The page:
William of Newburgh wrote of many encounters with Revenants, What we now know as the vampire. As a well respected historian of the 12th century Newburgh was often sent for to investigate paranormal activities. One of his accounts of the undead happened in the English county of Buckinghamshire. The tale is of a women’s recently deceased husband returning from the grave and laying on top of her at night, crushing her with his weight. He continued to bother the woman for several nights until she had her brothers sit with her one night to ward him off. The man then began to terrorize the other family members and neighbors for quite some time. It wasn’t until countless complaints to the clergy the bishop Hugh of Lincoln, who would later be sainted by the church of England, sent a written absolution to be placed on the dead man’s corpse that the villagers would find peace.
Another account that was recorded by Newburgh was of that of a bishop that worked for a noblewoman near Melrose Abbey in Scotland. The bishop preferred to spend his time on horseback, hunting with the hounds and ignored all of his religious duties during his life. Shortly after the cleric’s death, he began appearing at Melrose Abbey but his attempts to enter were thwarted by the sanctity of the grounds. Soon he would begin to appear in the chambers of the Noblewoman terrorizing her for many nights. The horrified Noblewoman sought out the help of a high ranking monk to put an end to the corpse’s nightly terrors. The monk stood gaurd over the grave until the corpse rose the next evening. The corpse attacked the monk as he rose, the monk retaliated with a few swings of and axe. The defeated corpse returned to his grave which opened up to receive him and then close around him. The following day a group of monks returned to the grave to exhume the body and burn it. When they recovered the body, they noticed with horror the slash marks of the axe and a growing pool of blood in the casket.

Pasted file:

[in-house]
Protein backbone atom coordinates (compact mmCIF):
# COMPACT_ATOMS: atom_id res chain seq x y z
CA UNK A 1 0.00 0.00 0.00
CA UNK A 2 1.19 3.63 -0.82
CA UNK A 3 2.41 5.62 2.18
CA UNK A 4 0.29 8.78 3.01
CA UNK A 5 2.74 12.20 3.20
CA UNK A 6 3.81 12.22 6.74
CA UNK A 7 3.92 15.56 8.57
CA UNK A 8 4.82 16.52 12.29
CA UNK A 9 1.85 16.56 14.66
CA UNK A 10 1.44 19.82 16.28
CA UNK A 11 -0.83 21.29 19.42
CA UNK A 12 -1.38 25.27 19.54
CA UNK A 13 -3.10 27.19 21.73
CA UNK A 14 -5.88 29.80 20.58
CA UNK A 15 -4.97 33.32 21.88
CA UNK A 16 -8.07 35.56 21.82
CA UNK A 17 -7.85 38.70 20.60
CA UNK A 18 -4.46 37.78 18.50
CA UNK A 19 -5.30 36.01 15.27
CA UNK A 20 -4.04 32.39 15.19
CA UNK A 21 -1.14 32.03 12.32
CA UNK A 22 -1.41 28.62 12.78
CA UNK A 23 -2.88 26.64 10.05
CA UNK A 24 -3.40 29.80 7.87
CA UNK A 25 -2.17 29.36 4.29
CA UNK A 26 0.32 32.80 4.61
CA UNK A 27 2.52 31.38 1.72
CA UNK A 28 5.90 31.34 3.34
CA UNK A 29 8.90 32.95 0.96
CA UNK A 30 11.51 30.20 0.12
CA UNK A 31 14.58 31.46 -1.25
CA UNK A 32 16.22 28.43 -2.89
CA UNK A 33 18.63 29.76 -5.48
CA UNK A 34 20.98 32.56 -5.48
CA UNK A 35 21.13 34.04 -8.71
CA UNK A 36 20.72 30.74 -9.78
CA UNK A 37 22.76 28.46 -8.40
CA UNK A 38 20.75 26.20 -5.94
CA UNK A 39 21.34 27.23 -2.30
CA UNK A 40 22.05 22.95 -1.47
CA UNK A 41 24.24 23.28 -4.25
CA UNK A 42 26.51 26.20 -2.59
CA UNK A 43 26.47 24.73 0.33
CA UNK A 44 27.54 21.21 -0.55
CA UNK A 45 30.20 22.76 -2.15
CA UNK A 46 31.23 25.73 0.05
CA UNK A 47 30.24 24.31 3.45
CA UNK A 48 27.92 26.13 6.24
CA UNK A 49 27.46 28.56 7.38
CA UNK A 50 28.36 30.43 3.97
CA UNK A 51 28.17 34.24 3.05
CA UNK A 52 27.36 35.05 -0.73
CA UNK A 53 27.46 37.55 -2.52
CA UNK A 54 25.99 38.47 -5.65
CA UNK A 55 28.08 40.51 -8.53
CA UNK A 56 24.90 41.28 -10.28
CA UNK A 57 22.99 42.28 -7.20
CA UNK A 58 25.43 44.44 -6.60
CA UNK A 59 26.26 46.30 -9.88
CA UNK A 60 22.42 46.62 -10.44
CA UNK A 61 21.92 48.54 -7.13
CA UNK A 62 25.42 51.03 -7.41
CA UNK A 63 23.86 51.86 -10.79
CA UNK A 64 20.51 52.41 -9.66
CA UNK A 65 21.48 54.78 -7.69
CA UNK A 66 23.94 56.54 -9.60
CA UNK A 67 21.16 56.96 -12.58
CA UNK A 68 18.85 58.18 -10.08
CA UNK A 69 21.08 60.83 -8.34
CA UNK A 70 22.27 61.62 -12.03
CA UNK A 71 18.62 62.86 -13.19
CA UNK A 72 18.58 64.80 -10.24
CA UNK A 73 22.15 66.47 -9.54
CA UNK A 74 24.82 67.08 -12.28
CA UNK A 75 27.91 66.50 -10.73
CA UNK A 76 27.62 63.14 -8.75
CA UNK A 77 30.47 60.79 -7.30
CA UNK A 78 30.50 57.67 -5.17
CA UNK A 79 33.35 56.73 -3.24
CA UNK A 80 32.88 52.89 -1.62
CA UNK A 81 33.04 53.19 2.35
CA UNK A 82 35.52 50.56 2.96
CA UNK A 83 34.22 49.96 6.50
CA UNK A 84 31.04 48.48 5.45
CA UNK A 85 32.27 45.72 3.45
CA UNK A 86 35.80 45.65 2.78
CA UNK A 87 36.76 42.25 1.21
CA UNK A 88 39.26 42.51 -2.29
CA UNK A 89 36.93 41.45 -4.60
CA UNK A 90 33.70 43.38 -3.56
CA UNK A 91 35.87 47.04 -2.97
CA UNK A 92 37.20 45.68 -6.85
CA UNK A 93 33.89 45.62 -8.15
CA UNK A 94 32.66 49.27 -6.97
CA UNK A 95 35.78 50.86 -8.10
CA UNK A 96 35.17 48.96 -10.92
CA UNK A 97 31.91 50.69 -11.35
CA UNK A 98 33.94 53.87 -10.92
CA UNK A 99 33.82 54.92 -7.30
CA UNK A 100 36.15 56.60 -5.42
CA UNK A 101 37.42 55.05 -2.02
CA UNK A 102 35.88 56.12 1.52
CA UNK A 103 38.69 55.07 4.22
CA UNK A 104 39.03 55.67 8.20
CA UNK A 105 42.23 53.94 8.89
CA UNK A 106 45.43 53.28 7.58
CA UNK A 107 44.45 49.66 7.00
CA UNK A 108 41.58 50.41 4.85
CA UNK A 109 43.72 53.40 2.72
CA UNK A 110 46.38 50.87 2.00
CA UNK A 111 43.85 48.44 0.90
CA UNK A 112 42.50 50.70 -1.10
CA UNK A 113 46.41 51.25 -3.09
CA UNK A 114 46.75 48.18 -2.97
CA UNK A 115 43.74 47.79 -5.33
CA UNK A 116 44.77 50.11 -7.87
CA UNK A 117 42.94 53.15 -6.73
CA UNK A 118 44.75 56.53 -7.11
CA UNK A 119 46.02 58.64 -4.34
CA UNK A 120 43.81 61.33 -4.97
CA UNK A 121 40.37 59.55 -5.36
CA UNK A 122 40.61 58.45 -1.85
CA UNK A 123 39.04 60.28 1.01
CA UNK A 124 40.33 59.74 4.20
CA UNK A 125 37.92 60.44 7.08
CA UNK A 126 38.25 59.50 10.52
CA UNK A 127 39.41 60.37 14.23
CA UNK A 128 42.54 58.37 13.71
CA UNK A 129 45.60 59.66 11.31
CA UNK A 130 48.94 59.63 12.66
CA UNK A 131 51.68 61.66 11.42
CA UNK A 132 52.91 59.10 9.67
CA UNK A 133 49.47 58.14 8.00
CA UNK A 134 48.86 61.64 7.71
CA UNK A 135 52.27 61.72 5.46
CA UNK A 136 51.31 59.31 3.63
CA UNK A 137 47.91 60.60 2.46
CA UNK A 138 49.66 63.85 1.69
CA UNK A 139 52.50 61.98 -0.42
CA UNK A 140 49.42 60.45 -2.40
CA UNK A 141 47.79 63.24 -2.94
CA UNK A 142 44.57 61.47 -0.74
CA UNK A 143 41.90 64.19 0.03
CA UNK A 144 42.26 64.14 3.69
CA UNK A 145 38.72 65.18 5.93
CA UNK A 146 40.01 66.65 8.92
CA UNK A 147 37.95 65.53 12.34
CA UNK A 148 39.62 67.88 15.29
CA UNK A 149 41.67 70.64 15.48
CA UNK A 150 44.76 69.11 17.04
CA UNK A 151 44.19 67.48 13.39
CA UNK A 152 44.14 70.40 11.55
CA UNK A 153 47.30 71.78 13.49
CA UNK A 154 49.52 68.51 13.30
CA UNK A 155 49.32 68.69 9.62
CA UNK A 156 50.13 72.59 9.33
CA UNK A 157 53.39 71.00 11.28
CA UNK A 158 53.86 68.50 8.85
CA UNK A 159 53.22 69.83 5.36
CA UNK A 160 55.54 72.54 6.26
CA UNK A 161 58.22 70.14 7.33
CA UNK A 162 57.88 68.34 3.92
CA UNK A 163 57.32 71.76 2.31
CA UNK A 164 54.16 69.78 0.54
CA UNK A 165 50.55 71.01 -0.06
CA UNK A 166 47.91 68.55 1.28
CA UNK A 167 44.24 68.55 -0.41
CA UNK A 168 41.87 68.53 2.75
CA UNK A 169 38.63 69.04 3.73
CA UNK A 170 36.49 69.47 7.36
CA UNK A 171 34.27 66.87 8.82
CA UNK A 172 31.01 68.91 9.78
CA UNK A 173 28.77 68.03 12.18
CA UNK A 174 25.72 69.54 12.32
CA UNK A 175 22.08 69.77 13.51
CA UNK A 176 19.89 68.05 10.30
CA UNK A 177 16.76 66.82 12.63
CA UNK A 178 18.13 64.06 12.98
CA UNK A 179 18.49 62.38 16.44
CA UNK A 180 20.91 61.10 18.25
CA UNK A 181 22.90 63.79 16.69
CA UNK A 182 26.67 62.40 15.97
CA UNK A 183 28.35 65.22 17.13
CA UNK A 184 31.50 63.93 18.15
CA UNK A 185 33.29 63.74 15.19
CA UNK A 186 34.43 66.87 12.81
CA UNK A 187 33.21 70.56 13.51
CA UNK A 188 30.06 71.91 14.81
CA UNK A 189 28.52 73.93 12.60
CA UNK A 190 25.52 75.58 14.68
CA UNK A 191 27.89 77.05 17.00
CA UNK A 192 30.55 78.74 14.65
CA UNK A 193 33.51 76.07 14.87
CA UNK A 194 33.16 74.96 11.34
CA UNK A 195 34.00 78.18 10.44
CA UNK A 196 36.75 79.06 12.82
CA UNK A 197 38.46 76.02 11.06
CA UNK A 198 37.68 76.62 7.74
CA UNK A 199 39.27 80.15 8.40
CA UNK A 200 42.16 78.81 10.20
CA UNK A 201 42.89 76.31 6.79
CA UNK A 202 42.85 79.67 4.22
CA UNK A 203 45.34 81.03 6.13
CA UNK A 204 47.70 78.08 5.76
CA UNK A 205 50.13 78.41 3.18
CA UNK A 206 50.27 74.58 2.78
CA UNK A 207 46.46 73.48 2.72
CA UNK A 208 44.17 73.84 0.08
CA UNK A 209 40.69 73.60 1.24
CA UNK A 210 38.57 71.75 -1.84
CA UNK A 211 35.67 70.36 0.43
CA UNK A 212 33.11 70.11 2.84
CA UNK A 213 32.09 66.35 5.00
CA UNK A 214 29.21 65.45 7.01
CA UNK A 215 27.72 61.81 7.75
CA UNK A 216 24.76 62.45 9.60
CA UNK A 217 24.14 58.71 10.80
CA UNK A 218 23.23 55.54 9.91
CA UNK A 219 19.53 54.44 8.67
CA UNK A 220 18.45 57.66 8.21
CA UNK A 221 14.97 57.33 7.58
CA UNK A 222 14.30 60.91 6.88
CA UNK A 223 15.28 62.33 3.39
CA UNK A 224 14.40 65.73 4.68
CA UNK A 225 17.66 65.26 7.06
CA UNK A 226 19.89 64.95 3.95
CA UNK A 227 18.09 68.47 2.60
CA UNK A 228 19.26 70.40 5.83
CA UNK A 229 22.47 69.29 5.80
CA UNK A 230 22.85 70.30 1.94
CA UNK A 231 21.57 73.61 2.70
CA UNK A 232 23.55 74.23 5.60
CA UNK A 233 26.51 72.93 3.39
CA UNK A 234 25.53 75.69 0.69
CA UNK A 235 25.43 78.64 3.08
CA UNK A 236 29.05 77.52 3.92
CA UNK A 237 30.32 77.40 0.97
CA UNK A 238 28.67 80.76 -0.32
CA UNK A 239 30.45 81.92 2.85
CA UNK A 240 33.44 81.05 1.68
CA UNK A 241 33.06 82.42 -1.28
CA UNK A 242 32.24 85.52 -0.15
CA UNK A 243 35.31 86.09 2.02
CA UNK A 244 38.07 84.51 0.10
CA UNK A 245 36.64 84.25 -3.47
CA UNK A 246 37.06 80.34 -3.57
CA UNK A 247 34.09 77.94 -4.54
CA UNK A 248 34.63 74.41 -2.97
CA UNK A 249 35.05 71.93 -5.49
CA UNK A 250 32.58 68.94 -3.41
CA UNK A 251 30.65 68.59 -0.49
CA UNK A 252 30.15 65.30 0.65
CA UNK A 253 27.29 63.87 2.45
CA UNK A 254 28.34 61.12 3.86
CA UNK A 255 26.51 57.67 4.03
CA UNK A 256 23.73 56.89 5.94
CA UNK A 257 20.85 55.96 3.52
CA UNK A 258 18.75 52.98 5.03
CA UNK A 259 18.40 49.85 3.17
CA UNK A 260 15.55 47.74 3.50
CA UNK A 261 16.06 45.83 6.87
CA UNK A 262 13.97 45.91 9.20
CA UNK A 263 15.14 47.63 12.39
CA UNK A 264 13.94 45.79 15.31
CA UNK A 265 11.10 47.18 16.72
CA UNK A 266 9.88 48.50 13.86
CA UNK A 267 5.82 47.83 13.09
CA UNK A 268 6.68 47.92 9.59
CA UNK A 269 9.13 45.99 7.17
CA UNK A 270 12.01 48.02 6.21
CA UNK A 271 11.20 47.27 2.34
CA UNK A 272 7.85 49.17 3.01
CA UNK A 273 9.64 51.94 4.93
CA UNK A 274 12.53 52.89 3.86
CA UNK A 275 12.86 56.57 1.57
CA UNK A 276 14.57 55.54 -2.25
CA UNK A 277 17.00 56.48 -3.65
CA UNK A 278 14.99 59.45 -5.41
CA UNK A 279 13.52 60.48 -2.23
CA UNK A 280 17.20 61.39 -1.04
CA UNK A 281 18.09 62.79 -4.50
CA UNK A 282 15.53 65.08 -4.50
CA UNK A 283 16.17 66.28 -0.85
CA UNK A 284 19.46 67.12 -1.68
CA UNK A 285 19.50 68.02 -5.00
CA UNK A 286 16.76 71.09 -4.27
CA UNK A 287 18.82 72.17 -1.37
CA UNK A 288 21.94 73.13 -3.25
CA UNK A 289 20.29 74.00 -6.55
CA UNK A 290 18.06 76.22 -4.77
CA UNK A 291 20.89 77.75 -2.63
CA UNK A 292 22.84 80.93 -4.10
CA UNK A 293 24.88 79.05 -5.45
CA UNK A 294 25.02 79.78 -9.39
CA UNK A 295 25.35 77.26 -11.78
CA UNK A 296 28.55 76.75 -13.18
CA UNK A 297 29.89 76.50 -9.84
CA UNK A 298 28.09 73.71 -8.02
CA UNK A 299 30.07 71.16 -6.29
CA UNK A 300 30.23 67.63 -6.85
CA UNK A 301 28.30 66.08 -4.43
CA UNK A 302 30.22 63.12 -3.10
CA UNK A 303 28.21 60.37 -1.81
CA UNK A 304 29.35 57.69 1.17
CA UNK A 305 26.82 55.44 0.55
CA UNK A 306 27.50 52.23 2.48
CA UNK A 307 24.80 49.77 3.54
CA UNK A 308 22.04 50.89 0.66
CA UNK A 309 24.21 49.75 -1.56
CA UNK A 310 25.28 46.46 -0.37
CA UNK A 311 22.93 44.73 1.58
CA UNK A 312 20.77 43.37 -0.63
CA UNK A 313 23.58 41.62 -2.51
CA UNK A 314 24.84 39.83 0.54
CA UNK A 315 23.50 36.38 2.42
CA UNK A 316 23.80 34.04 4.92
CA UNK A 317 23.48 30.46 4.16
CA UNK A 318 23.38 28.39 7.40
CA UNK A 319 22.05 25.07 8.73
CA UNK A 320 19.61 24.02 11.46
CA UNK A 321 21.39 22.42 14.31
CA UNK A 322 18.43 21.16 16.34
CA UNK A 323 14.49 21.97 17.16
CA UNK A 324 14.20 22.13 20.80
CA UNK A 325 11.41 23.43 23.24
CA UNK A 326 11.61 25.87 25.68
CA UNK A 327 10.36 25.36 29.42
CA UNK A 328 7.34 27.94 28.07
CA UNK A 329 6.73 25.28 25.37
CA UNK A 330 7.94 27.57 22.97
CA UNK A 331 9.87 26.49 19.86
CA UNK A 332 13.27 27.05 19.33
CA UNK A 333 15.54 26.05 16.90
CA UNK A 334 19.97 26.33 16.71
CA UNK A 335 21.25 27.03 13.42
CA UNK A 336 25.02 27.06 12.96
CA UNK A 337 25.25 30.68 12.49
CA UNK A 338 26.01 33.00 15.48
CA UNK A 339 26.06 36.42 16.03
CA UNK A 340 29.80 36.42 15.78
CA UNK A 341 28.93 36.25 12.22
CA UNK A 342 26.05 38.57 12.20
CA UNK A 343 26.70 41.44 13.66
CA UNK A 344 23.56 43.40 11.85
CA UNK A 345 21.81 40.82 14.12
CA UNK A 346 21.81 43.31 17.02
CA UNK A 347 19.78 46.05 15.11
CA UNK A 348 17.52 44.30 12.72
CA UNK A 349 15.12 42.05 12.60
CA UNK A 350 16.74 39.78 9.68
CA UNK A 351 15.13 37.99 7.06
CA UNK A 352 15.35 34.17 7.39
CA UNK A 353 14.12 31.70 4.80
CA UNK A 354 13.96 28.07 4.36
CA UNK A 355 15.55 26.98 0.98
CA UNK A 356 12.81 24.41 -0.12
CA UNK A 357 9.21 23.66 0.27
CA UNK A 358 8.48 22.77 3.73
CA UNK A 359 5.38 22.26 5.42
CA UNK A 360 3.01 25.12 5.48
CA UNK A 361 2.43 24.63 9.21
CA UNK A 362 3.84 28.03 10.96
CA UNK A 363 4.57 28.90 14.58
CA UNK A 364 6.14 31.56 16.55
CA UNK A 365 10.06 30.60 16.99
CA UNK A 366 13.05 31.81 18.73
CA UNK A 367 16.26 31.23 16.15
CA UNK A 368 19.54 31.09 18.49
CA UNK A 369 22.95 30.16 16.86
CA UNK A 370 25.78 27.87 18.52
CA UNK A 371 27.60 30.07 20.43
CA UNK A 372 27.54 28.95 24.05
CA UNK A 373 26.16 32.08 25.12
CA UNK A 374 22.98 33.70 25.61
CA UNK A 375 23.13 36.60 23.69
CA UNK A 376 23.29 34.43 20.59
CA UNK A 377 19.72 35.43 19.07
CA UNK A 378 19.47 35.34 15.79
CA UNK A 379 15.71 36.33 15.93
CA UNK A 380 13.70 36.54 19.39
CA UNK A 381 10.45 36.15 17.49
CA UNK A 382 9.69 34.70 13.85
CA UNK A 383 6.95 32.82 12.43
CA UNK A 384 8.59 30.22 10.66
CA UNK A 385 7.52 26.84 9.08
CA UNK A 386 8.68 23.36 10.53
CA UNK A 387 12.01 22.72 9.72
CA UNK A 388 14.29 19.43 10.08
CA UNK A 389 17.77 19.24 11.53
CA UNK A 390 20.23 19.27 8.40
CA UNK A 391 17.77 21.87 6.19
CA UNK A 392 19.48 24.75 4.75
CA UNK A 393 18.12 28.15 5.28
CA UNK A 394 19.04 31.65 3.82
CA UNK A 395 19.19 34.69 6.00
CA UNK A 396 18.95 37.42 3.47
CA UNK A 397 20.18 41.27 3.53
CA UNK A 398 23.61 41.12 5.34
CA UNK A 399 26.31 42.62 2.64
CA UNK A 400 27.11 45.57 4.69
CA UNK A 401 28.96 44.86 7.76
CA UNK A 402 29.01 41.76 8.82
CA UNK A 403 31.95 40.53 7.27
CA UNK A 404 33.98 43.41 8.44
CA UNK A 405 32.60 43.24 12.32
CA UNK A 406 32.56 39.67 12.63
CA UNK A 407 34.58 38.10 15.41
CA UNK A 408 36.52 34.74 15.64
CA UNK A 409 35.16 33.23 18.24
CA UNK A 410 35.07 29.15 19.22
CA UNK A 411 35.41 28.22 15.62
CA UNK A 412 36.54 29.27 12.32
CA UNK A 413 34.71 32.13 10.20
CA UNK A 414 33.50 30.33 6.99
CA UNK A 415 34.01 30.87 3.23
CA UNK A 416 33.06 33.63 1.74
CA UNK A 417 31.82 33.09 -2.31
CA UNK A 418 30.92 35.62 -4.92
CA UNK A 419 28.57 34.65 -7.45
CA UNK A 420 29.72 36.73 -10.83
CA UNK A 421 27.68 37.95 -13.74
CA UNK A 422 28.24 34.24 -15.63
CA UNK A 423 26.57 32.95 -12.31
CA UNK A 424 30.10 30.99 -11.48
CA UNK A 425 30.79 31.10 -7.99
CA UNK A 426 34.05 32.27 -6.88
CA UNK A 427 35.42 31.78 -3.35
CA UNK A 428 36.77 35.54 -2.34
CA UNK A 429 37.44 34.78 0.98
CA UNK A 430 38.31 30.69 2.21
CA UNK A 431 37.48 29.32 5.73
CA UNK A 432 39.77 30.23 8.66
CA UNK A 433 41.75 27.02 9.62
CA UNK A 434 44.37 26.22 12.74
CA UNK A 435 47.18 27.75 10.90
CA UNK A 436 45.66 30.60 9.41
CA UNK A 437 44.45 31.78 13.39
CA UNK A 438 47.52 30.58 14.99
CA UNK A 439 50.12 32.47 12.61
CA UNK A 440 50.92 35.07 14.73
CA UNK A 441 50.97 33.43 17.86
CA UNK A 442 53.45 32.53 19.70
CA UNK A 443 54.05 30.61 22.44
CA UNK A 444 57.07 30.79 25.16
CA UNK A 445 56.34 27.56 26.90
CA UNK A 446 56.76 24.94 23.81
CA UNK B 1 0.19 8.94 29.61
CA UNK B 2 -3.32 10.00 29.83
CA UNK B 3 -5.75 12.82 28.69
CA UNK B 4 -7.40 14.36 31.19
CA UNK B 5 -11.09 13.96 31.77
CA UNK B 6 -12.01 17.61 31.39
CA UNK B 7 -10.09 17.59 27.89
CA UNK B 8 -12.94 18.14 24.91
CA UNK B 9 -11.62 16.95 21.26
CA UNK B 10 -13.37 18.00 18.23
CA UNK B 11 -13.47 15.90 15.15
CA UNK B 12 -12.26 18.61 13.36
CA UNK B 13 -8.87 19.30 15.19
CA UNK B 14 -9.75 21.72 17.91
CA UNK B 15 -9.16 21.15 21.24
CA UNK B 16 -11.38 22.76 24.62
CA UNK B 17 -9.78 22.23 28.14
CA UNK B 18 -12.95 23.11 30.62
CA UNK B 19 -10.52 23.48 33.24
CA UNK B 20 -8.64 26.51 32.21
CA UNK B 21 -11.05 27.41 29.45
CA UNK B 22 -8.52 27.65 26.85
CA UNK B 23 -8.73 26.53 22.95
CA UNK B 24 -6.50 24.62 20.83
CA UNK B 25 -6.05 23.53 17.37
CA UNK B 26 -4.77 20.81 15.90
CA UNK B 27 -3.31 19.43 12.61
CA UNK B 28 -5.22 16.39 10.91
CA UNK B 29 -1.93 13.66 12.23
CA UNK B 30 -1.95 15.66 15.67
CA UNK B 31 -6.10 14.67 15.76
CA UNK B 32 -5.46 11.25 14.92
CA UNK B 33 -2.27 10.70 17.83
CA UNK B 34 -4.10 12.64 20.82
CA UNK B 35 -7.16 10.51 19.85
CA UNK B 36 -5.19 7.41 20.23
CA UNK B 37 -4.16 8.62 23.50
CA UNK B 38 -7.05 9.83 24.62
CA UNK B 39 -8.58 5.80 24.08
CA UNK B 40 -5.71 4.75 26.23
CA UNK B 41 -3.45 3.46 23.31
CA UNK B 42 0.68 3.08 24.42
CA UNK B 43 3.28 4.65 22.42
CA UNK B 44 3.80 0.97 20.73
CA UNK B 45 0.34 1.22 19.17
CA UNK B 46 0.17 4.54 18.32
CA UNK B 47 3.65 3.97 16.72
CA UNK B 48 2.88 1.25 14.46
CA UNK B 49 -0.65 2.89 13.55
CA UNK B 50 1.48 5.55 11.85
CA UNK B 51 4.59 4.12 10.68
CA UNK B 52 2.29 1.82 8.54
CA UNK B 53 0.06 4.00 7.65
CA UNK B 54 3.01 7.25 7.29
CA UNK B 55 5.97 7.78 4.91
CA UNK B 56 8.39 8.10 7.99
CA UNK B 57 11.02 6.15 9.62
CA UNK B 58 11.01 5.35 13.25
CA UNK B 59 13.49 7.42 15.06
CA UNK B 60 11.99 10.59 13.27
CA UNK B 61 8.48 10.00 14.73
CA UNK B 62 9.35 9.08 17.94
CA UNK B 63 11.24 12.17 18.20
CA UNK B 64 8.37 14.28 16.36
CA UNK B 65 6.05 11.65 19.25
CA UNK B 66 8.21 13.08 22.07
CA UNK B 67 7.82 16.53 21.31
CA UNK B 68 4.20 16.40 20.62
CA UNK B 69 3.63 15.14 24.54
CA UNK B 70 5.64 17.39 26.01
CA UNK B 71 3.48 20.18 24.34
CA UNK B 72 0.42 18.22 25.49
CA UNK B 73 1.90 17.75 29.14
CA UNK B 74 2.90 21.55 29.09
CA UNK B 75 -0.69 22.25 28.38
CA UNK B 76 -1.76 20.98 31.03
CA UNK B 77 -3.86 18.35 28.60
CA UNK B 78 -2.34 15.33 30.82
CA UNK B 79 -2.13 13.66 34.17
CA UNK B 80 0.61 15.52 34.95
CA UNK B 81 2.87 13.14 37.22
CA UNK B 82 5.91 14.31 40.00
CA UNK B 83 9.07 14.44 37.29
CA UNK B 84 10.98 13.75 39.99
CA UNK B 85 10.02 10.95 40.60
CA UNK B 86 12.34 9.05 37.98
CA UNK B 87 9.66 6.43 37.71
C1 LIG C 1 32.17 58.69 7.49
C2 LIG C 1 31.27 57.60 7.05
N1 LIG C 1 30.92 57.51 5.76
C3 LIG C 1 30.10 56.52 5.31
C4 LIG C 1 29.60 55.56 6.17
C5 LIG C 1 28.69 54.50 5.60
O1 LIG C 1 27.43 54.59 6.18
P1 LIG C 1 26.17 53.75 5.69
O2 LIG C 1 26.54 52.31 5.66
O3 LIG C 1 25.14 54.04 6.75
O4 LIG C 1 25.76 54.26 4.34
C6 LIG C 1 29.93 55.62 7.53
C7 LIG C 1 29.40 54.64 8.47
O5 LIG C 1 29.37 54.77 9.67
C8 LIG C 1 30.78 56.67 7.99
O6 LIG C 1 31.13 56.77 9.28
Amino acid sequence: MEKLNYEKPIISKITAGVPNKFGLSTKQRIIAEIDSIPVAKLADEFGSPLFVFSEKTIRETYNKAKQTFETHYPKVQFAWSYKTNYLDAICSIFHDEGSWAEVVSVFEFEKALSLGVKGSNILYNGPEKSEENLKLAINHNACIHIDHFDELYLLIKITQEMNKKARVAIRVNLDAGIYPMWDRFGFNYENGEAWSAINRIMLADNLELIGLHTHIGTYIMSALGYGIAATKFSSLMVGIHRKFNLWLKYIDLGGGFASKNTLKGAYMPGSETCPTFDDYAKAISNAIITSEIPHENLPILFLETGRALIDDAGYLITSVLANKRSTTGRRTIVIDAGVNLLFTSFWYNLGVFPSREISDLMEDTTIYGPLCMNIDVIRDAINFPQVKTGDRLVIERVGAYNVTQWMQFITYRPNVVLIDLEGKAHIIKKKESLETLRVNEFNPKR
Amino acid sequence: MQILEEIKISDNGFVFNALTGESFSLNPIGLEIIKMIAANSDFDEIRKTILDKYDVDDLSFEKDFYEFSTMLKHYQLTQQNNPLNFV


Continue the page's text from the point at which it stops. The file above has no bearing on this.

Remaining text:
and so says William of Newburgh!